Dean Strickland - Some Girls To Blame
(Never Die Records)
3 (out of 5 stars)
Reviewed: Sept. 2, 2003
Review by Tony BonyataThere's a lot of young kids who dream of becoming a rock star at a very young age, the difference with Dean Strickland (who was weaned on artists such as The Beatles, Stones and Hank Williams), however, is that he's turned his vision and dream into a reality - with apparently very little help from anyone else.
Originally hailing from Fort Worth, Texas, singer, songwriter and multi-instrumentalist Strickland now resides in the entertainment mecca of Los Angeles and the many differences between cultures (musically and otherwise) run rampant throughout his debut album Some Girls To Blame.
Not only has Strickland written all 24 songs for this album, but he also plays the vast majority of the instruments himself. The do-it-yourself mentality not only stops there, as the Texan-turned-Tinseltown-tunesmith has also created his own Never Die record label for this release. While most albums that contain material performed primarily by one artist usually comes off feeling stiff and canned, the songs here contain a welcoming organic feel to them. From the alt-country twang of "If You Want This To End" (which also features Masato Enami on slide guitar) and the country-tinged ballad that hearkens back to Gram Parsons on "She's Got Problems" to the T. Rex-meets-John Lennon bump-and-grind rave-up of "Rachel, I'm Very Sorry" to the straight-forward catchy pop filled with shimmering guitars on "I've Learned" and "She Don't Love Me" this is definitely a guy with not only a knapsack full of strong compositions but talent as well.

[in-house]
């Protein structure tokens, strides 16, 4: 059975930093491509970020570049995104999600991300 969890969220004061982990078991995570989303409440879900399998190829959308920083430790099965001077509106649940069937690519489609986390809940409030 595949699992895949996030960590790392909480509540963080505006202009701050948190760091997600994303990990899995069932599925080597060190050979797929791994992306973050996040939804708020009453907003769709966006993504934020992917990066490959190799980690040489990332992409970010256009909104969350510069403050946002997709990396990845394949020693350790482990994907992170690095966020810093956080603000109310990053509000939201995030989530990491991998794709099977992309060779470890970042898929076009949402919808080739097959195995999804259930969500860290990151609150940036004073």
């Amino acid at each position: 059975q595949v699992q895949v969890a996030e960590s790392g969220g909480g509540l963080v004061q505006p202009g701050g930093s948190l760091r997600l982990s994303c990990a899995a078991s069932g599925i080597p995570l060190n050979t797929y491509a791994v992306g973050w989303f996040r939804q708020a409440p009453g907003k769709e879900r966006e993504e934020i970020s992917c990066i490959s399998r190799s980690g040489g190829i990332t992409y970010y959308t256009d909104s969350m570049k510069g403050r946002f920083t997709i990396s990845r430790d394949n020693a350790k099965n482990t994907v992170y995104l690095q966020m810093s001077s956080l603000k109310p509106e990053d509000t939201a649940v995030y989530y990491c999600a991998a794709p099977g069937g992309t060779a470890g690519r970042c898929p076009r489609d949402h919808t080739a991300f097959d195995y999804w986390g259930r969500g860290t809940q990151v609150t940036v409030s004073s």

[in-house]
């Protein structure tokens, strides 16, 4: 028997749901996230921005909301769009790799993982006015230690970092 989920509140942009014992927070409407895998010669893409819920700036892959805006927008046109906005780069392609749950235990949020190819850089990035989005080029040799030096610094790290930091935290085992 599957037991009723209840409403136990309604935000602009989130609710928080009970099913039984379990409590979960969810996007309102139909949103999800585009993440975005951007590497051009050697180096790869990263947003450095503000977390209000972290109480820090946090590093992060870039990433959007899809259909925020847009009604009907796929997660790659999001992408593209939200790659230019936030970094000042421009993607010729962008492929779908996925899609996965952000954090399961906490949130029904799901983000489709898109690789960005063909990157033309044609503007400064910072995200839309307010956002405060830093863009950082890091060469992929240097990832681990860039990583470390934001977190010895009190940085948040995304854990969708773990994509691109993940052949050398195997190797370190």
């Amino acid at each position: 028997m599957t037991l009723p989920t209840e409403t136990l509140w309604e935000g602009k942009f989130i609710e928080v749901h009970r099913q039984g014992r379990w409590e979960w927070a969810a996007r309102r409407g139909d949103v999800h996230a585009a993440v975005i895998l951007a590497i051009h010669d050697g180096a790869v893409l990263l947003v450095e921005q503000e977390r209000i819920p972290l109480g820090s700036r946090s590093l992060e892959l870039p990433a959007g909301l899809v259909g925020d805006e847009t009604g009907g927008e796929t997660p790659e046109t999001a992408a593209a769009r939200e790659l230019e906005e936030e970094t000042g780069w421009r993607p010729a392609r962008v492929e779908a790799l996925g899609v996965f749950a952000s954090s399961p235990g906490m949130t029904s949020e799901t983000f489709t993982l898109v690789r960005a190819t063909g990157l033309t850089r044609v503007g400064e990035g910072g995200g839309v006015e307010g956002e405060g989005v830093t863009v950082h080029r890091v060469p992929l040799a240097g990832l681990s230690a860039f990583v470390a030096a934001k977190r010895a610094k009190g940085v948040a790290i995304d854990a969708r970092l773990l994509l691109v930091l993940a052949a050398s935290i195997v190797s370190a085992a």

While the majority of this well-rounded album is refreshing in its blend of different musical styles, its the direct influences of modern L.A. that finds the only flaw in the mix. Strickland tosses in the snot-nosed kiddie punk of bands like Blink 182 on "I'm Wondering (Are You Paranoid)" and the opening track of "Please Tell Me That I've Suffered Enough" which smacks more of a sell-out than a true love of that style. Thankfully, however, these moments are kept to a minimum, and with the help of songs like "I Hate You," where Strickland gets the punk thing right this time with more of a raw-nerve Nirvana delivery, and "There's No One As Beautiful As You, with it's gospel-infused Black Crowes swagger, they're also soon forgiven and forgotten.
"Will I ever find a bassist and a drummer, to help me play my original songs?," Strickland questions at one point on the number "Bassist and Drummer Wanted," but with a collection of songs fleshed out so well by himself, it's a want ad that he doesn't really need to fill.
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